Saturday, February 18, 2006


Alright, who was she sleeping with?

By Edward Copeland
Last night, I finally caught up with 1937's The Good Earth. Setting aside the fact that it is an overlong bore and is more evidence of old Hollywood's tendency to have non-Asian actors play Asians, I am more befuddled than ever by the fact that Luise Rainer is a two-time Oscar winner.

Few multiple Oscar winners have perfect records, i.e. they won each time they were nominated. Vivien Leigh deservingly did it. Hilary Swank has now joined their ranks. Helen Hayes also pulled off the same trick. (Any others escape me at the moment, but I'm sure Josh R will chime in if I've missed somebody). To see that Rainer is in this rarefied company for what was essentially a supporting role in The Great Ziegfeld and her less-than-stellar work in The Good Earth is bizarre — especially since she managed the feat in two straight years.

In 1936, her only competitor I haven't seen is Gladys George in Valiant Is the Word for Carrie, so I can't stack Rainer up against her — but look at the rest of the field she beat.

Irene Dunne in one of her very best performances in Theodora Goes Wild — and Dunne never won an Oscar.

The sublime Carole Lombard in the classic My Man Godfrey.

Norma Shearer in Romeo and Juliet. (OK — Shearer was way too old to be Juliet and I've always been lukewarm on her in general, but she's a damn sight better than Rainer).

Then, in 1937 the field she beat is even more stunning.

Dunne loses to her again, this time for The Awful Truth. (I guess this makes her the 1930s's Annette Bening to Rainer's Hilary Swank)

Greta Garbo coughs up one of her most famous performances in Camille. She never won an Oscar either.

Janet Gaynor excels in A Star Is Born, which is still my favorite version of the story. Gaynor at least already had an Oscar for best actress (the first one as a matter of fact).

The amazing Barbara Stanwyck — another Oscar shutout — in Stella Dallas. Though the movie is way too melodramatic and it's not among my favorite Stanwyck performances, it still was a helluva lot better than Rainer's Chinese peasant.

Oscar is and has always been a mysterious wench.

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I'm chiming in.

Sally Field went two for two with her twin Best Actress wins for Norma Rae and Places in the Heart.

Jason Robards was two for two with his back-to-back wins for All the President's Men and Julia, but would later see his batting average drop with a loss for Melvin and Howard.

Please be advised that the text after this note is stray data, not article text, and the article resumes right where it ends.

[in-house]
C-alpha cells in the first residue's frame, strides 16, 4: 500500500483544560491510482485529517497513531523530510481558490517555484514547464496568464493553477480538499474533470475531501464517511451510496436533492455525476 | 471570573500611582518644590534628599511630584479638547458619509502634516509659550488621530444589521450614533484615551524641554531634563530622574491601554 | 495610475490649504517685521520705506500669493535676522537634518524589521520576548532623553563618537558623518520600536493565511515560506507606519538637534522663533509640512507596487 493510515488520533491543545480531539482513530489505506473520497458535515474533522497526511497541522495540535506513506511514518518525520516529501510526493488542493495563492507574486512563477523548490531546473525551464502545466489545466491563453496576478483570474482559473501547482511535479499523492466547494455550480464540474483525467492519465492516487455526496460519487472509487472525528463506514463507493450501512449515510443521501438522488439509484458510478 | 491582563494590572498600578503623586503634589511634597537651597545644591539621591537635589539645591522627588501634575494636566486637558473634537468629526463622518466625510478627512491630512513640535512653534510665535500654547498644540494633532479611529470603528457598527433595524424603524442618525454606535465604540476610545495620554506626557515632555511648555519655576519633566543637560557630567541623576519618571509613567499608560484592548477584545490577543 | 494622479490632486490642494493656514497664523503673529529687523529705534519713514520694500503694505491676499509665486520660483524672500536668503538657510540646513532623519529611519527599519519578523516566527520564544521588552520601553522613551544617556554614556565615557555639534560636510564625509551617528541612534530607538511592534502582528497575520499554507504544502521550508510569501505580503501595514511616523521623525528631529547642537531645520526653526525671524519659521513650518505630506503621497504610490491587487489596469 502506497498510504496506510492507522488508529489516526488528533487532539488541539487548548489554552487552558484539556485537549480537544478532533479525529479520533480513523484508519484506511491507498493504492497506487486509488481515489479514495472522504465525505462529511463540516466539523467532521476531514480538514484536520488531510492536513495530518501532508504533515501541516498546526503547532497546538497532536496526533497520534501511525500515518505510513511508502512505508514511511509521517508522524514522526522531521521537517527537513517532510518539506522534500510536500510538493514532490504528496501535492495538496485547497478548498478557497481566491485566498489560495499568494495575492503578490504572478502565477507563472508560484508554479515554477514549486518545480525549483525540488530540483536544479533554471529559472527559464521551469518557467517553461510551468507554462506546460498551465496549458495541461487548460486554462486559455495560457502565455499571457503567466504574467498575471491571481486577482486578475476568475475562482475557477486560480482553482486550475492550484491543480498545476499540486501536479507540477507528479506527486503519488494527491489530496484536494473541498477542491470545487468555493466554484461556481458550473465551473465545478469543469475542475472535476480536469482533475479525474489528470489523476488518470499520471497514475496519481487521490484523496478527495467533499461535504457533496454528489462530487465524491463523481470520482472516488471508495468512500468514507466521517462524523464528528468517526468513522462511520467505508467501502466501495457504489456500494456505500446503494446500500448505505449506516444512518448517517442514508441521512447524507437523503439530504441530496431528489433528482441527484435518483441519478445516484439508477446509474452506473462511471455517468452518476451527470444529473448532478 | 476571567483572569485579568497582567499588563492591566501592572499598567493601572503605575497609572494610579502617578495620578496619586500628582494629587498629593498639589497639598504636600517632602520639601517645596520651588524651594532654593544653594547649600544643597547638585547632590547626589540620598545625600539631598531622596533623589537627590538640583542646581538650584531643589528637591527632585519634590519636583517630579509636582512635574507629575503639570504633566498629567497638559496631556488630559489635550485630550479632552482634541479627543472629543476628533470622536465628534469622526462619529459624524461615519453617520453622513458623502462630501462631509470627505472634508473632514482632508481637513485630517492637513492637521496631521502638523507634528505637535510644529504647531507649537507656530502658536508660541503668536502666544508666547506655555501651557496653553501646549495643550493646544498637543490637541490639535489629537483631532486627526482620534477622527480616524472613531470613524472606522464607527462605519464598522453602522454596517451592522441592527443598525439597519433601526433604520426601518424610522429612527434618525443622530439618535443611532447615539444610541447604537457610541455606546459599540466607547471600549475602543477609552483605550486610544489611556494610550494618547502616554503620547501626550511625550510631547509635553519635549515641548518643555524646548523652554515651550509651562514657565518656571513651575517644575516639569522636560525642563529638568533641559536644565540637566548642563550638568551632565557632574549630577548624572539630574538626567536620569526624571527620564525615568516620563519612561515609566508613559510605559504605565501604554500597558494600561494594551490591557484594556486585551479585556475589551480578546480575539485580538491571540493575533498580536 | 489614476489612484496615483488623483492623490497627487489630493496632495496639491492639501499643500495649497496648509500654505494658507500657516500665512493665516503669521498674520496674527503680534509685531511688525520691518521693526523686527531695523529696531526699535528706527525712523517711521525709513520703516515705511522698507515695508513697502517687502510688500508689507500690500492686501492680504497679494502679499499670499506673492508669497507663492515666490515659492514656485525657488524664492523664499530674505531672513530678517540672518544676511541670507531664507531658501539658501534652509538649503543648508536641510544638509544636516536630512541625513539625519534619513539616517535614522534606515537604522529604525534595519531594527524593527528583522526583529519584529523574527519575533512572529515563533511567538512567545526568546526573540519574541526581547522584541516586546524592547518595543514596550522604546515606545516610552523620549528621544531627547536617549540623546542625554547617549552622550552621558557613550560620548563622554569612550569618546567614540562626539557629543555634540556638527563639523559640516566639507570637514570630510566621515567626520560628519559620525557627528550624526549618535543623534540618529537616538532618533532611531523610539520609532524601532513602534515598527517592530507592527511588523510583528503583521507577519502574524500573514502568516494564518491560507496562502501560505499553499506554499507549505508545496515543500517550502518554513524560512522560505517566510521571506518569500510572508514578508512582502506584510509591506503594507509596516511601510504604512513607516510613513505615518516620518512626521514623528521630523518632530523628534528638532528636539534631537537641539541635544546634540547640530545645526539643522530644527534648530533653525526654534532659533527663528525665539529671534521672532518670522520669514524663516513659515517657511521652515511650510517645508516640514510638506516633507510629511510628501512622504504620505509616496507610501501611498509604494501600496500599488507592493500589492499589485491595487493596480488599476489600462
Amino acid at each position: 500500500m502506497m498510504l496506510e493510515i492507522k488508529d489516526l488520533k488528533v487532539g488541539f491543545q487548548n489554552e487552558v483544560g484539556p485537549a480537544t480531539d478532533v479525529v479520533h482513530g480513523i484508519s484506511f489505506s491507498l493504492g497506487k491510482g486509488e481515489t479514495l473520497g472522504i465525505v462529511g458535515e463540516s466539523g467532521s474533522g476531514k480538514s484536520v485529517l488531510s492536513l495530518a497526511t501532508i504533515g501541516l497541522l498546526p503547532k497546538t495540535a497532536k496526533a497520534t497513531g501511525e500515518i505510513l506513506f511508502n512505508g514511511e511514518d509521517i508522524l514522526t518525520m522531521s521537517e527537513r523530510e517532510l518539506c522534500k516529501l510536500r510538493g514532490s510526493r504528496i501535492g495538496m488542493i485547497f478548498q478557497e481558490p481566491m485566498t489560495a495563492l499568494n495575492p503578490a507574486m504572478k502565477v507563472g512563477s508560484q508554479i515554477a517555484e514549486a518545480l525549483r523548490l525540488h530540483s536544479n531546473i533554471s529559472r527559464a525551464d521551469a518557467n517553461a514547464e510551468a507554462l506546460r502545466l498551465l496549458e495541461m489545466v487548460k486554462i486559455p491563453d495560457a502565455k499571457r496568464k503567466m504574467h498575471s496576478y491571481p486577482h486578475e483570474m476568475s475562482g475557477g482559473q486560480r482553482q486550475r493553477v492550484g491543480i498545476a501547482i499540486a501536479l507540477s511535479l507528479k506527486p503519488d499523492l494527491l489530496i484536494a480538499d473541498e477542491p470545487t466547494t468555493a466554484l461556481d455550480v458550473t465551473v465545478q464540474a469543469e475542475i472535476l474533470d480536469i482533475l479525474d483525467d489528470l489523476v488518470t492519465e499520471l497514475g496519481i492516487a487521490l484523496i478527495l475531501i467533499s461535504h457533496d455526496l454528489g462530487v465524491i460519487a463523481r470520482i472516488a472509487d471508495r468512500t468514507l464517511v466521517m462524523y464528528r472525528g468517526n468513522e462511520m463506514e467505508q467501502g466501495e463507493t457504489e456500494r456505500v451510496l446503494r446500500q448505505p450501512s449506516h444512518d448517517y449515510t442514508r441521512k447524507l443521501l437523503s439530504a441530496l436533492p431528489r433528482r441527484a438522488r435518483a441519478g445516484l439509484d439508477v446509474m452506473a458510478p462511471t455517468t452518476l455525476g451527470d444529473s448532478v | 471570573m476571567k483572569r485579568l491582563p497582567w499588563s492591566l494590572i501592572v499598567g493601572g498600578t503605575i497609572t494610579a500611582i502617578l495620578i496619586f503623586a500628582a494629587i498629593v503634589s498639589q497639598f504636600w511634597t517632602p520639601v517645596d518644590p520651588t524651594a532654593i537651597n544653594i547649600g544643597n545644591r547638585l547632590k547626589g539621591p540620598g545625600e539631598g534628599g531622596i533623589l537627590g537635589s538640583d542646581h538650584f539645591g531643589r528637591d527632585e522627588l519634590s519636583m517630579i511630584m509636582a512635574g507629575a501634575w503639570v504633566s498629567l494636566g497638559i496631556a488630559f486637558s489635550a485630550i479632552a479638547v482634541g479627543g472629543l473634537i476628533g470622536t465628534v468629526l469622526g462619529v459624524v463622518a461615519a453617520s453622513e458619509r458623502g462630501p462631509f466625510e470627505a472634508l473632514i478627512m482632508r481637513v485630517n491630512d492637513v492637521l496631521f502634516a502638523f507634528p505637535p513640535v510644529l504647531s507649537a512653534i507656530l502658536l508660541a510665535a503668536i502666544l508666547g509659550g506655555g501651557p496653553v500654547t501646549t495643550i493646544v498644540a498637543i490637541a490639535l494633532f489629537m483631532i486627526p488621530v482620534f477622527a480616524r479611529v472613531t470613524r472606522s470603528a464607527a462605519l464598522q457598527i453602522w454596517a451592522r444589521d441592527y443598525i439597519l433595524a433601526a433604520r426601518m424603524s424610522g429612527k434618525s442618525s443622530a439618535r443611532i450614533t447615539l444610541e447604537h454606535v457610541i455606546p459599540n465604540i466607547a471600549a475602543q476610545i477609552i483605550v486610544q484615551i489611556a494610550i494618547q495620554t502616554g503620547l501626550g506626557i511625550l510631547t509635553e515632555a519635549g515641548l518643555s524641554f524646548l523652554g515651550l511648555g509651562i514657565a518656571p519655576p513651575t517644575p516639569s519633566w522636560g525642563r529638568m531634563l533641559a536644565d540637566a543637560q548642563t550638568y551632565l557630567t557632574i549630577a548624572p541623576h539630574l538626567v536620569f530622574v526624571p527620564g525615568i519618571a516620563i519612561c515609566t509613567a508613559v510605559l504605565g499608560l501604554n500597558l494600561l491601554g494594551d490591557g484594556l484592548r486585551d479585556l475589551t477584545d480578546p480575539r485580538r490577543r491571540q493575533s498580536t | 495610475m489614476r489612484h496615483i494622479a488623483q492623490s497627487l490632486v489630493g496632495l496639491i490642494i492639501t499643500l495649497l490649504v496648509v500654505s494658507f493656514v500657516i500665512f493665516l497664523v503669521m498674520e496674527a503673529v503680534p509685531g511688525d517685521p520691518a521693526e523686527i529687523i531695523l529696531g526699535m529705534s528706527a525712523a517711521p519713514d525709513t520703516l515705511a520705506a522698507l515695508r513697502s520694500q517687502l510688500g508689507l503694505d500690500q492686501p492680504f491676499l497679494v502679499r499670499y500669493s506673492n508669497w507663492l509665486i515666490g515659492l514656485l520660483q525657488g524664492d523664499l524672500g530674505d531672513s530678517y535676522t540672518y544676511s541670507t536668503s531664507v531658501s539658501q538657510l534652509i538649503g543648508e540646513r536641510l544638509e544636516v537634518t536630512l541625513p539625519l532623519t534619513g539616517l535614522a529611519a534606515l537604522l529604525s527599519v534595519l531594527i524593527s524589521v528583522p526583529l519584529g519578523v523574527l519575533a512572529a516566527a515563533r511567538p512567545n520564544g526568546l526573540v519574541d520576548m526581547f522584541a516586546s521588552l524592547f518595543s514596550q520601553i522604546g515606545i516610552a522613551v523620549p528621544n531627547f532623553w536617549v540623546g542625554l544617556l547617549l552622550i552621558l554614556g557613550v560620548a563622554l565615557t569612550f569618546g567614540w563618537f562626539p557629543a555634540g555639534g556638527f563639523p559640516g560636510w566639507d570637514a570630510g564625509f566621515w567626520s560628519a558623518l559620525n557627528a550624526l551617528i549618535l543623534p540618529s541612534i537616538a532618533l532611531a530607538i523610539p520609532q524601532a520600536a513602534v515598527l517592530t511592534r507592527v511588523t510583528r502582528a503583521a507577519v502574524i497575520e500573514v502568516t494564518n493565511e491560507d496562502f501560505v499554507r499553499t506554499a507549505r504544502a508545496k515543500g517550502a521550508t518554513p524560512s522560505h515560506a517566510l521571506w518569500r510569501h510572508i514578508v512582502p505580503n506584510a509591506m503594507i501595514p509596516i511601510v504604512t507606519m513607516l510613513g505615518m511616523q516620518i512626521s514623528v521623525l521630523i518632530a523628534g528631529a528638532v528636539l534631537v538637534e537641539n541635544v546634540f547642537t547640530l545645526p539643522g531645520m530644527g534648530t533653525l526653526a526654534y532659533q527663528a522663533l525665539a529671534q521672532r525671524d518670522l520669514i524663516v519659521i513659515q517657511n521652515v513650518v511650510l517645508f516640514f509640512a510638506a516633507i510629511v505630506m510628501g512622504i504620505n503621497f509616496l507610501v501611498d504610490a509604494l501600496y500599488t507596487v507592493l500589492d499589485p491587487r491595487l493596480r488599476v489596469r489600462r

Walter Brennan did him one better by converting on all of his first three nominations, for Come and Get It, Kentucky and The Westerner. The Academy broke his unblemished streak the following year, when his bid for a fourth Best Supporting Actor win for Sergeant York came up short.
I knew I forgot someone. It was Sally. I discounted the others since they did have non-winning nominations.
Getting back to Rainer:

The award for The Good Earth is definitely a little more reasonable than the one for The Great Ziegfeld, since, as you observe, the latter can hardly be called a lead. I thought Rainer managed alright in the Pearl S. Buck adaptation, but you could hardly call the performance memorable - mainly due to the fact that the role of O-Lan doesn't allow for much range of expression beyond the dazed look of a martyr -she suffers nobly and quietly from start to finish. But she's serviceably meek and downtrodden, and consequently more believable than she was in The Great Ziegfeld. I don't think anyone could really buy into the assertion that her Anna Held was ever fascinating, exotic or enchanting enough to become the toast of the New York musical stage. Maybe if Dietrich had played the part...

Spare a thought not only for the losing nominees in 1936 and 37, but also for some of the great lead performances that were passed over so that Rainer could make the Oscar cut:

In 1936, there was Jean Arthur in Mr. Deeds Goes to Town, Paulette Goddard in Modern Times and Jean Harlow in Libeled Lady.

In 1937, there's Ginger Rogers and Katharine Hepburn in Stage Door, Jean Arthur again in Easy Living and Carole Lombard in Nothing Sacred.

Any of them might have easilly taken Rainer's place, and would have made more deserving winners.
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